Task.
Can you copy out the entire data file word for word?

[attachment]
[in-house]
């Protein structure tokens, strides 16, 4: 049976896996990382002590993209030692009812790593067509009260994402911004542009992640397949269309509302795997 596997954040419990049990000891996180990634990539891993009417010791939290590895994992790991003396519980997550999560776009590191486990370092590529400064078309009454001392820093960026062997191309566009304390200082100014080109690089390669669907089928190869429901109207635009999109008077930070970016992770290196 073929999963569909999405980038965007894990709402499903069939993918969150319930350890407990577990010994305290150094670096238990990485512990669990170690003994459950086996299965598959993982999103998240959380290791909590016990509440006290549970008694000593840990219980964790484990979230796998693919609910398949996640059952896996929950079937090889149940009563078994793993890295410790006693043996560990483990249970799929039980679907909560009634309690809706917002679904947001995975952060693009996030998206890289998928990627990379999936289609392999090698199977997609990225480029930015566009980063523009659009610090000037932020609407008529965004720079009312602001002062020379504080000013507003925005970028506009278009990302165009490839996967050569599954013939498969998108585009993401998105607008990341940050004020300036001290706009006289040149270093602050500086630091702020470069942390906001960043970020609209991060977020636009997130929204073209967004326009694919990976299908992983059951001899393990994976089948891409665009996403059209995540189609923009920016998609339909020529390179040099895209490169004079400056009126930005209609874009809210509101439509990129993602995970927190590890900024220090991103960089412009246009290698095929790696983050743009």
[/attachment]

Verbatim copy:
[in-house]
């Protein structure tokens, strides 16, 4: 049976896996990382002590993209030692009812790593067509009260994402911004542009992640397949269309509302795997 596997954040419990049990000891996180990634990539891993009417010791939290590895994992790991003396519980997550999560776009590191486990370092590529400064078309009454001392820093960026062997191309566009304390200082100014080109690089390669669907089928190869429901109207635009999109008077930070970016992770290196 073929999963569909999405980038965007894990709402499903069939993918969150319930350890407990577990010994305290150094670096238990990485512990669990170690003994459950086996299965598959993982999103998240959380290791909590016990509440006290549970008694000593840990219980964790484990979230796998693919609910398949996640059952896996929950079937090889149940009563078994793993890295410790006693043996560990483990249970799929039980679907909560009634309690809706917002679904947001995975952060693009996030998206890289998928990627990379999936289609392999090698199977997609990225480029930015566009980063523009659009610090000037932020609407008529965004720079009312602001002062020379504080000013507003925005970028506009278009990302165009490839996967050569599954013939498969998108585009993401998105607008990341940050004020300036001290706009006289040149270093602050500086630091702020470069942390906001960043970020609209991060977020636009997130929204073209967004326009694919990976299908992983059951001899393990994976089948891409665009996403059209995540189609923009920016998609339909020529390179040099895209490169004079400056009126930005209609874009809210509101439509990129993602995970927190590890900024220090991103960089412009246009290698095929790696983050743009």